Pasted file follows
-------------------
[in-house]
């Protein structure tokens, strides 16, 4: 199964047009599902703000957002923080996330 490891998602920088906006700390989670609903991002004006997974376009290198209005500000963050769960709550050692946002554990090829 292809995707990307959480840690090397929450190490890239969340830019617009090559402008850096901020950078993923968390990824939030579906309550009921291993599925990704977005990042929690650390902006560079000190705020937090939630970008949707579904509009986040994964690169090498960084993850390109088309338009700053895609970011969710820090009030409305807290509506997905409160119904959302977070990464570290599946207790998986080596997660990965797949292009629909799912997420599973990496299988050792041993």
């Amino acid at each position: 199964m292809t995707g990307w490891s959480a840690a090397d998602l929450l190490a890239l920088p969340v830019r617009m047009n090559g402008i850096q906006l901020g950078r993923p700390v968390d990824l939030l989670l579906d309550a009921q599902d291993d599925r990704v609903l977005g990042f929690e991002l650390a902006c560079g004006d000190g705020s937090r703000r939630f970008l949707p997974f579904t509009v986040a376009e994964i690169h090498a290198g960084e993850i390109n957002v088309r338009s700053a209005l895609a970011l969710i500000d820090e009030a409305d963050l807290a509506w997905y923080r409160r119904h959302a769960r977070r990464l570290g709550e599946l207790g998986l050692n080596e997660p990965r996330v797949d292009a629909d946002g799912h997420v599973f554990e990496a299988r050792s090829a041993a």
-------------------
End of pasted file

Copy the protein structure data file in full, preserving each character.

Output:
[in-house]
């Protein structure tokens, strides 16, 4: 199964047009599902703000957002923080996330 490891998602920088906006700390989670609903991002004006997974376009290198209005500000963050769960709550050692946002554990090829 292809995707990307959480840690090397929450190490890239969340830019617009090559402008850096901020950078993923968390990824939030579906309550009921291993599925990704977005990042929690650390902006560079000190705020937090939630970008949707579904509009986040994964690169090498960084993850390109088309338009700053895609970011969710820090009030409305807290509506997905409160119904959302977070990464570290599946207790998986080596997660990965797949292009629909799912997420599973990496299988050792041993």
């Amino acid at each position: 199964m292809t995707g990307w490891s959480a840690a090397d998602l929450l190490a890239l920088p969340v830019r617009m047009n090559g402008i850096q906006l901020g950078r993923p700390v968390d990824l939030l989670l579906d309550a009921q599902d291993d599925r990704v609903l977005g990042f929690e991002l650390a902006c560079g004006d000190g705020s937090r703000r939630f970008l949707p997974f579904t509009v986040a376009e994964i690169h090498a290198g960084e993850i390109n957002v088309r338009s700053a209005l895609a970011l969710i500000d820090e009030a409305d963050l807290a509506w997905y923080r409160r119904h959302a769960r977070r990464l570290g709550e599946l207790g998986l050692n080596e997660p990965r996330v797949d292009a629909d946002g799912h997420v599973f554990e990496a299988r050792s090829a041993a």